- Eurogamer (90/100): "If you want the full-body physical experience - feeling part of the music, sweeping your arms like a conductor in wide arcs that call the timpani section to action at your signal - then Kinect is the way to play Child of Eden. With the lights down low and the right ambiance and mind-set, it's a dance-like experience - but not in the orthodox video game understanding of Simon-says rhythm-action routines. "
- IGN (85/100): "It's rare for me to play a game and feel nothing but happiness, but that's what happened when I stepped in to save Eden. In a way, Child of Eden touched my soul. Yes, that sounds cheesy, but it's true. There's one downside -- even though it costs 50 bucks, Child of Eden can be beaten in only a few hours. While this is a fault, there are lots of unlockables and leaderboards to keep people's interest once the campaign is over. This is a game everyone should experience, especially with Kinect. "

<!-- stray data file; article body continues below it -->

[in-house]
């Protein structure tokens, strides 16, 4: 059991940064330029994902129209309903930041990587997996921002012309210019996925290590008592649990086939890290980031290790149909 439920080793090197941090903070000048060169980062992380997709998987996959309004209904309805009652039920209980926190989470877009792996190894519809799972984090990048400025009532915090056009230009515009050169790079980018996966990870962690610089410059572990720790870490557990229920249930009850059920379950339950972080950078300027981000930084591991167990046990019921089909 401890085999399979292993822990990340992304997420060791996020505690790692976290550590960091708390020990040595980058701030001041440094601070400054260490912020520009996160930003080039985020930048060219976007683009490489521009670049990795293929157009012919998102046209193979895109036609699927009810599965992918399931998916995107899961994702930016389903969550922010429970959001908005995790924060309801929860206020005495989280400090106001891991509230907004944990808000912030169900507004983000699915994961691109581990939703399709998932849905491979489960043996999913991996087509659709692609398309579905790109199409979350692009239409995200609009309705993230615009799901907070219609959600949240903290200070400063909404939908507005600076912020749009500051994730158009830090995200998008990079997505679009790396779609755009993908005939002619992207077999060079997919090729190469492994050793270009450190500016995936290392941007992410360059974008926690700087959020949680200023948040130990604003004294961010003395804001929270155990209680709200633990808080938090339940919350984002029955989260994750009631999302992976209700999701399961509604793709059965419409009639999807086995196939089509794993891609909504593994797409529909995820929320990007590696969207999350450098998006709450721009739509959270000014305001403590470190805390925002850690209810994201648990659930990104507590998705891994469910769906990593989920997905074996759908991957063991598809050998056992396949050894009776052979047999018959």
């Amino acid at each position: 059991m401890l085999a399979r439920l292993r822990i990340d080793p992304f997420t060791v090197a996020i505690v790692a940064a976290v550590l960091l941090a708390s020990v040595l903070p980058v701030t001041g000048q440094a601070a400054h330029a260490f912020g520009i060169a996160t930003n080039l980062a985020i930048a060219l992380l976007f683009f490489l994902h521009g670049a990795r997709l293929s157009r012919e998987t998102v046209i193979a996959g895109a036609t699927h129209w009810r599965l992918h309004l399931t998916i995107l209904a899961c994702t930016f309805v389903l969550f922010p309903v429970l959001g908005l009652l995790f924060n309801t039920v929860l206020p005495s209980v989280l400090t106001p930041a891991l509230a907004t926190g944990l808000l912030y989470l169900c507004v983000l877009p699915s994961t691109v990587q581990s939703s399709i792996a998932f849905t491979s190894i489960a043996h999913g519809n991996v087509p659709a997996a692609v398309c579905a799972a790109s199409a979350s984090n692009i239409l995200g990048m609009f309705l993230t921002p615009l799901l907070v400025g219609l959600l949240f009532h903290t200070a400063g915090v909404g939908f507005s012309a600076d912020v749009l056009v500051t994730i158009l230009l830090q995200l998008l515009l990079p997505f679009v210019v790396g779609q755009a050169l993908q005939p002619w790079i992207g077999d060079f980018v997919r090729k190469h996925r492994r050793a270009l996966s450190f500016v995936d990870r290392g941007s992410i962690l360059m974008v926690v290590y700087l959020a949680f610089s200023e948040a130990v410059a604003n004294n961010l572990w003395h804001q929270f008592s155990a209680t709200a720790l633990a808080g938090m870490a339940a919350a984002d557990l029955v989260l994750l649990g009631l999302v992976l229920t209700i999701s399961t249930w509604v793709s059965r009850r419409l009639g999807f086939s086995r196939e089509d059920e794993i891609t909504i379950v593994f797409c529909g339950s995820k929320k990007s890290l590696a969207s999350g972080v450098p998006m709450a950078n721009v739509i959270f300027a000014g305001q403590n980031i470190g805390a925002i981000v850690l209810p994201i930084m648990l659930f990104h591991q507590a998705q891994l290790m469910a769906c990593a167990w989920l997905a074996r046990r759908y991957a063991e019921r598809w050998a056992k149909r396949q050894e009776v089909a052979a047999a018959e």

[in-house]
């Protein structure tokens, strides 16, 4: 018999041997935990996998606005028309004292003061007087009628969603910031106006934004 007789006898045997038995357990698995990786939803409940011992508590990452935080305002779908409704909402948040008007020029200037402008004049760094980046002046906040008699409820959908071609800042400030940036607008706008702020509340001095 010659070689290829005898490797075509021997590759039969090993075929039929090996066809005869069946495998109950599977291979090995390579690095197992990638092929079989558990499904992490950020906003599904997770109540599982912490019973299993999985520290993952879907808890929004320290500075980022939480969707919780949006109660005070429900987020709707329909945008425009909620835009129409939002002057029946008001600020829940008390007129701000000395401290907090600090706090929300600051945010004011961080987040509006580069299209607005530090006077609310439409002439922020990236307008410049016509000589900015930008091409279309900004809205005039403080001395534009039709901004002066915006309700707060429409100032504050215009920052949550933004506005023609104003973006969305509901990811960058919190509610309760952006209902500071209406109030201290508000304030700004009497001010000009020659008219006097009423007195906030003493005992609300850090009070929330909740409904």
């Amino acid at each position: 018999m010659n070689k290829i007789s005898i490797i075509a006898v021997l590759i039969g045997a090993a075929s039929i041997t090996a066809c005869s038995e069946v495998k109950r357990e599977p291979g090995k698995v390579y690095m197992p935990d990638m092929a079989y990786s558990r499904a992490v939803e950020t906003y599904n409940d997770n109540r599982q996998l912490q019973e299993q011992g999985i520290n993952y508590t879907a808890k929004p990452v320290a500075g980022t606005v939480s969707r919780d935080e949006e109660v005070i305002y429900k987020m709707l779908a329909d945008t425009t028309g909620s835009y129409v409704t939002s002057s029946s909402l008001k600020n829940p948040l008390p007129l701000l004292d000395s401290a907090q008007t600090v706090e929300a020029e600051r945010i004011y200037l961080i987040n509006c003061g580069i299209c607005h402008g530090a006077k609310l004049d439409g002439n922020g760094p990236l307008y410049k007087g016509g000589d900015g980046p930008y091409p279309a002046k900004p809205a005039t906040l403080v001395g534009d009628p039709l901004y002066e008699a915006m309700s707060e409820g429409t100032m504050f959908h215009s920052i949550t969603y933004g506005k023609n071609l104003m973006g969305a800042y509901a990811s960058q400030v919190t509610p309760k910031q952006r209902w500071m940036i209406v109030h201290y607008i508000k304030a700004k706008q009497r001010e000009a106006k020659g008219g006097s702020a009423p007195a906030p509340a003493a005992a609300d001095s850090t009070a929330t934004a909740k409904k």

- Gamespot (85/100): "Child of Eden is a bold artistic experiment that's also accessible and fun. It's easy to pick up and play, offers bursts of pure joy, and is even a pleasure to watch others play. It's over quickly, but the amount of unlockable content means it's something you can keep coming back to. "
- Game Informer (80/100): "A few unlockables give Child of Eden replay value, including an additional challenge mode level, art and video galleries, and decorations for Lumi's garden in the main menu screen. However the most valuable prize is new visual effects. Selecting a different cosmetic effect drastically changes the aesthetic of each archive, giving the levels a whole new feel. Though brief, Child of Eden offers one of the most unique Kinect experiences to date. It's unfortunate our time in Eden's gorgeous confines ends too soon."
Gallery: Child of Eden (9/27/2010)
Friday, June 17, 2011
Metareview: Child of Eden
stirring" experience that'll leave you wanting more when it suddenly stops. Q Entertainment's mini masterpiece is praised for being "better with Kinect," receiving acclaim across the board for its use of Microsoft's motion tracking peripheral. If there's one criticism that pops up over and over again it's the game's length, but Child of Eden is apparently a grand introduction to the next generation of Kinect titles.